Congressional Leaders Hosts Town Hall On Impact of Presidential Election on African Americans

Congressional Leaders Hosts Town Hall On Impact of Presidential Election on African Americans

The black community has too much at stake in this presidential election and cannot afford to stand on the sidelines. Meaning, they must get out and vote for the sake of their children, say political leaders. To that end, the Congressional Black Caucus Foundation Inc. is hosting a National Town Hall meeting, “The Black Agenda for the Next Administration: What’s at Stake,” during the 46th Annual Legislative Conference in Washington, DC.

The Town Hall meeting, held on Thursday, Sept. 15, convenes leaders in academia, public policy, and social justice to explore the potential implications of the presidential election on the African American community.

African American Interests in Post-Obama Presidency

Some of the nation’s most recognized thought leaders and decision-makers scheduled to speak at the National Town Hall meeting include Julianne Malveaux, nationally recognized economist, and Marc Morial, president and chief executive officer, the National Urban League.

“We have made great strides to create opportunities for all Americans under the nation’s first African American president, but racial disparities still exist in unemployment, education, and income,” said A. Shuanise Washington, president and chief executive officer of the CBCF in a released statement. “This year’s town hall will bring together leading experts to discuss solutions that ensure African American interests are represented in a post-Obama presidency.”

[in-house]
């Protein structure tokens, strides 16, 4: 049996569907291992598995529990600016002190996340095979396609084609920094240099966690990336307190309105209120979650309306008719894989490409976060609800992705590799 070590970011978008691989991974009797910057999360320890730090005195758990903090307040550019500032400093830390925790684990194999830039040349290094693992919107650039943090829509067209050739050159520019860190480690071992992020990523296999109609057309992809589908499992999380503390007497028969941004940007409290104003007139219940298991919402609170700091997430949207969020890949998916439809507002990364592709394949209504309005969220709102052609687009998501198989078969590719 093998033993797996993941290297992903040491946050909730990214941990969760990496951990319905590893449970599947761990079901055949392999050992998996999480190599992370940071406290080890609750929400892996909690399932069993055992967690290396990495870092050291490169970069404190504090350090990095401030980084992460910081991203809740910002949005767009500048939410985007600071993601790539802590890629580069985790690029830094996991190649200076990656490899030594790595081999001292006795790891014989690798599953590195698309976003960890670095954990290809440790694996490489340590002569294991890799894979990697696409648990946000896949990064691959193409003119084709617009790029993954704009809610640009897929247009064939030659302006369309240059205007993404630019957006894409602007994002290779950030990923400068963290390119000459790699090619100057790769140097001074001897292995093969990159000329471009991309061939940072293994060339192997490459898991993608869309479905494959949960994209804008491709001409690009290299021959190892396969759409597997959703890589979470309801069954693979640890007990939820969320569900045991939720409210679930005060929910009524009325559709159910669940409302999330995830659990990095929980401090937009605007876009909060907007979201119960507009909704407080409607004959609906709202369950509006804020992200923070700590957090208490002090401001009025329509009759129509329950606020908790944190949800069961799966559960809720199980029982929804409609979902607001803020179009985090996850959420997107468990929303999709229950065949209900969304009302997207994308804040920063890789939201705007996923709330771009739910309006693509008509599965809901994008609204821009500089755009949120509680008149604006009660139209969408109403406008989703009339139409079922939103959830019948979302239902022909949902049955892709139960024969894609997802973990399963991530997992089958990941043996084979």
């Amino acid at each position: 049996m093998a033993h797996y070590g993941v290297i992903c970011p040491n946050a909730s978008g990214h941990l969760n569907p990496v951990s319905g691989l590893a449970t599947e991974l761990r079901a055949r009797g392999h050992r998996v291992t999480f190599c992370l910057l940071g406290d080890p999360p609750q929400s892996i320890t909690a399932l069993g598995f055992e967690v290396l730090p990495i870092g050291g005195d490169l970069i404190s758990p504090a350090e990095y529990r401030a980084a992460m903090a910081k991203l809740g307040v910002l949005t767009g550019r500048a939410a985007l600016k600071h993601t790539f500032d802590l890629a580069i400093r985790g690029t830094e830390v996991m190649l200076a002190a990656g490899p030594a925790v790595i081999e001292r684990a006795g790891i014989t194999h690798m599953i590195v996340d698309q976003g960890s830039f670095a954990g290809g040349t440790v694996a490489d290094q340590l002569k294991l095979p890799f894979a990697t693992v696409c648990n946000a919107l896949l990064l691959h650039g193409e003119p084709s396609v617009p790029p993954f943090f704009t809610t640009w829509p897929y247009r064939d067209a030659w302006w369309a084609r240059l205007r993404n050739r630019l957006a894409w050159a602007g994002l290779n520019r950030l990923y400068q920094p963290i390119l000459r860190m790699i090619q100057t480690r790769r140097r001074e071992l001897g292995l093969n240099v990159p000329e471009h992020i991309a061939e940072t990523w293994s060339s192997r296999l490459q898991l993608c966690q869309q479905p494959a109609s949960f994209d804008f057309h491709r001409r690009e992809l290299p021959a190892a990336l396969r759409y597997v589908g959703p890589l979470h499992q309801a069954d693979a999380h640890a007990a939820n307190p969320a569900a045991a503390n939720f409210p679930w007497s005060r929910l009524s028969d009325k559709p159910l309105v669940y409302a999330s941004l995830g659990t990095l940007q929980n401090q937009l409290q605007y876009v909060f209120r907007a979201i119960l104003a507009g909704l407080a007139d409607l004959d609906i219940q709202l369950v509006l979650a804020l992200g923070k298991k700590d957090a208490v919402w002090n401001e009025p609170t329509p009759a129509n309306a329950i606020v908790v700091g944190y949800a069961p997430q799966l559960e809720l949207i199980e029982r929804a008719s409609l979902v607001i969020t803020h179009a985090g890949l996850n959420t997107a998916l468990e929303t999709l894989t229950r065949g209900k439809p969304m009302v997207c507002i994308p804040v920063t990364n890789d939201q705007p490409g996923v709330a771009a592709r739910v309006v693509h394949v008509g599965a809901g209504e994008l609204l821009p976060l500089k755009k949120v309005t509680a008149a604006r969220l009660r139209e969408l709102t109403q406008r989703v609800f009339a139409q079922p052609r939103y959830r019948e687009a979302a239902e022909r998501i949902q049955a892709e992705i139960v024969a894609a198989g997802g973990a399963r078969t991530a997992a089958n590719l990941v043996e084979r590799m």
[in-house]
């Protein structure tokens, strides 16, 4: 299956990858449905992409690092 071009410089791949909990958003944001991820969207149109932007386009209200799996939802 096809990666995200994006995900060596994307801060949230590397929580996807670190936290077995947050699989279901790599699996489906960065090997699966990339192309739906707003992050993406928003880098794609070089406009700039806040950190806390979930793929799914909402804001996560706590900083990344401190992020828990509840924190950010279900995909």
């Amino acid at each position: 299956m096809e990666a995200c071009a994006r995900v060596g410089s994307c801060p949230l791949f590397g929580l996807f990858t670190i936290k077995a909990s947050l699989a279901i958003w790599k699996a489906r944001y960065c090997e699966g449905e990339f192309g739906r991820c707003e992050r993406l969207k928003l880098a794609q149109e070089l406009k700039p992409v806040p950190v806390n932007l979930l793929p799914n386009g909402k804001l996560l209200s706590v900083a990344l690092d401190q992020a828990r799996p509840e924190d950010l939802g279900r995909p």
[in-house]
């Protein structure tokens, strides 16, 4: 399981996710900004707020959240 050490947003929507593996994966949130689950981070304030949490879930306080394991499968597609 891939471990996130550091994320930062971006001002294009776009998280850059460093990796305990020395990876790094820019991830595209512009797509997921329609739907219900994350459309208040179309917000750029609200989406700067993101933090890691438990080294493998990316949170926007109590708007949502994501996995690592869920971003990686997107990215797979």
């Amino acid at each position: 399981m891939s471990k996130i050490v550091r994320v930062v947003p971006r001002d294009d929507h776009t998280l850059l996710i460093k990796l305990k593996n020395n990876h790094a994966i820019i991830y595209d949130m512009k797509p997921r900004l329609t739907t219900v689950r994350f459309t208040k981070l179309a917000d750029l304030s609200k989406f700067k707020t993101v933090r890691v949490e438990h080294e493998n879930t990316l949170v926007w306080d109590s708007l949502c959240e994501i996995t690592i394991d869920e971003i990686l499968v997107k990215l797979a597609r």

In the 2012 presidential election, blacks in America voted at a higher rate than other minority groups–and at a higher rate than whites, according to a Pew Research Center report. The town hall will emphasize voter mobilization and educational opportunities and the impact of the black vote on economic justice and criminal justice reform.

Black Issues Are America’s Issues

“It is imperative that the African American community understands the stakes of any and all elections and that voters be engaged,” added Rep. G. K. Butterfield, chairman of the Congressional Black Caucus. “It is the job of every CBC member and elected official to ensure they mobilize their constituent base so that their voices are heard and concerns addressed.”

According to Rep. Karen Bass, ALC honorary co-chair, “Our issues are America’s issues, and now more than ever, disparities in education, employment, and healthcare cannot continue to leave our communities behind.” The Annual Legislative Conference is the leading policy conference on issues impacting African Americans and the global black community. The conference features more than 90 public policy forums on health, education, economic empowerment, the environment, and more.

Gerry Hudson, secretary-treasurer at SEIU, a labor organization that represents 1.5 million public service workers, nurses, hospital staff and more in North America stated that “we can’t have economic justice without also winning racial justice, and we need to turn out in November to make sure we move forward, not get dragged backward as a nation.”

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